Media baron Kalanithi Maran has decided to give up his majority ownership and management control of budget carrier SpiceJet to its co-founder and former co-promoter Ajay Singh, as per a stock market disclosure.
Although the impending deal has been widely reported, this is the first time the firm has publicly said Ajay Singh is taking over the management control. It has been reported that Singh is partnering US-based JPMorgan Chase to inject fresh fuel in the company.
In a meeting held on January 15, the board of the loss-making carrier approved the proposal put forward by its promoter Maran and his private holding arm KAL Airways Private Limited to transfer the ownership, management and control of the carrier to Ajay Singh.
The transfer of ownership and management control is part of the scheme to restructure and revive the airline. An appropriate application for the same will be made to the Civil Aviation Ministry for which the board has directed to implement and undertake all necessary steps, it said on Thursday.
The firm did not give further details on transaction which is also likely to include fresh cash infusion to revive the budget airlines besides triggering a mandatory open offer.
Maran, who is the promoter of Sun TV Group, owns 53.48 per cent of the company, which is currently worth Rs 534 crore or just under $90 million.
If he sells at least half of this, this would call for a mandatory open offer which could cost as much as $45 million, based on latest market price.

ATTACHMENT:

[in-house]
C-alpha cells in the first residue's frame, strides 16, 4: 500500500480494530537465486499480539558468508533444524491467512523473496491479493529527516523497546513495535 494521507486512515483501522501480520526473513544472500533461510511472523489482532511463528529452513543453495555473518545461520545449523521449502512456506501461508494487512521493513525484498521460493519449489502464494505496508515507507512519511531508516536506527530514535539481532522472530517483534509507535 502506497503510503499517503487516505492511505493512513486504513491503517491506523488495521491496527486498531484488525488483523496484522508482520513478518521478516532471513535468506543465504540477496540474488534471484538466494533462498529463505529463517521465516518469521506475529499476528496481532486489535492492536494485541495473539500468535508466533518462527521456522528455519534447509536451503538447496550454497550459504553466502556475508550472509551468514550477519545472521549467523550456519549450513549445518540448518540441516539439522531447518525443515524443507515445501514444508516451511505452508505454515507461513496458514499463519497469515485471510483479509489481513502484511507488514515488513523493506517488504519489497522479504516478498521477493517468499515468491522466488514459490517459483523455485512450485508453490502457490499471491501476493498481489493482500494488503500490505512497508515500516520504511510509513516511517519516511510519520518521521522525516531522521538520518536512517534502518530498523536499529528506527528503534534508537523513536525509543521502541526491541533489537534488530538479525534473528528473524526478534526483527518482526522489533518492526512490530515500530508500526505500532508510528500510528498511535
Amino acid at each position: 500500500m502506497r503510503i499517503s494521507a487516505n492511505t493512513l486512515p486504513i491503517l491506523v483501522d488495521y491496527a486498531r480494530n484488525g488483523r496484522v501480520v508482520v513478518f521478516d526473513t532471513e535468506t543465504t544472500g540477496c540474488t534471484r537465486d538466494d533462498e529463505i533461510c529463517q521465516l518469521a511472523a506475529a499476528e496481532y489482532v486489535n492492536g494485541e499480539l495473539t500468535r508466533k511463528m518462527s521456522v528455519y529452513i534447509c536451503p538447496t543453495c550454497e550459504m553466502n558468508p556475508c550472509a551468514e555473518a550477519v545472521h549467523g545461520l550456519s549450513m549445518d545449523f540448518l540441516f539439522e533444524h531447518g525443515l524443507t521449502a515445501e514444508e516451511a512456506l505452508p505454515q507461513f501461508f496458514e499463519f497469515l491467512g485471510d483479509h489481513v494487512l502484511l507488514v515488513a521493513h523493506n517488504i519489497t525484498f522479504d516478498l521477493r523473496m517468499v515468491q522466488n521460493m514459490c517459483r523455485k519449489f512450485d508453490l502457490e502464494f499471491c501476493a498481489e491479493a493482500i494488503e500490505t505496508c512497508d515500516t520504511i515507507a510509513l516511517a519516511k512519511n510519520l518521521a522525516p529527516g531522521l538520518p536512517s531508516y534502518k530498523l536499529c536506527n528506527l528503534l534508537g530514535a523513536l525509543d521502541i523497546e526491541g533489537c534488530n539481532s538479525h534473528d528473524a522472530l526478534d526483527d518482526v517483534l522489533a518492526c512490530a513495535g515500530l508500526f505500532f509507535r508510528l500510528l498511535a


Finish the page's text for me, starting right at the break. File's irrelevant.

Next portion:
Maran had acquired majority stake in SpiceJet over a period of time starting with a significant minority stake in mid-2010 for Rs 750 crore. He had later pumped in more cash to hike its stake.
The sell-out would translate into a big loss for Maran, who otherwise runs a cash guzzling machine with Sun TV due to its near monopoly in the southern TV entertainment & distribution market. Maran has also been the highest paid executive among the stock listed firms in India, for the past several years.
Ajay Singh along with NRI Bhupendra Kansagra started SpiceJet in 2005 and exited the company in 2010.
The airline is said to have total liabilities of Rs 2,000 crore which include dues to the public sector oil firms and the Airports Authority of India (AAI).
The last time an airline stopped operations under mounting losses was two years ago when Kingfisher shut down.
In the quarter ended on September 30, 2014, SpiceJet reported fifth straight quarter of net loss of Rs 310 crore. The carrier incurred losses in six of the eight preceding quarters. Last time it booked profit was in the quarter ending June 2013.
SpiceJet is the second-largest budget carrier in the country behind IndiGoand and overall the fourth largest carrier by passenger numbers. Competition is intensifying in the domestic aviation sector with the entry of AirAsia and a separate full service airline Vistara, through a JV between Tata Sons and Singapore Airlines.
Shares of SpiceJet closed the day at Rs 18.65, up 3.04 per cent on BSE in a strong Mumbai market on Thursday.
In the recent past ace private investor Rakesh Jhunjhunwala had built up a small stake in the company.
(Edited by Joby Puthuparampil Johnson)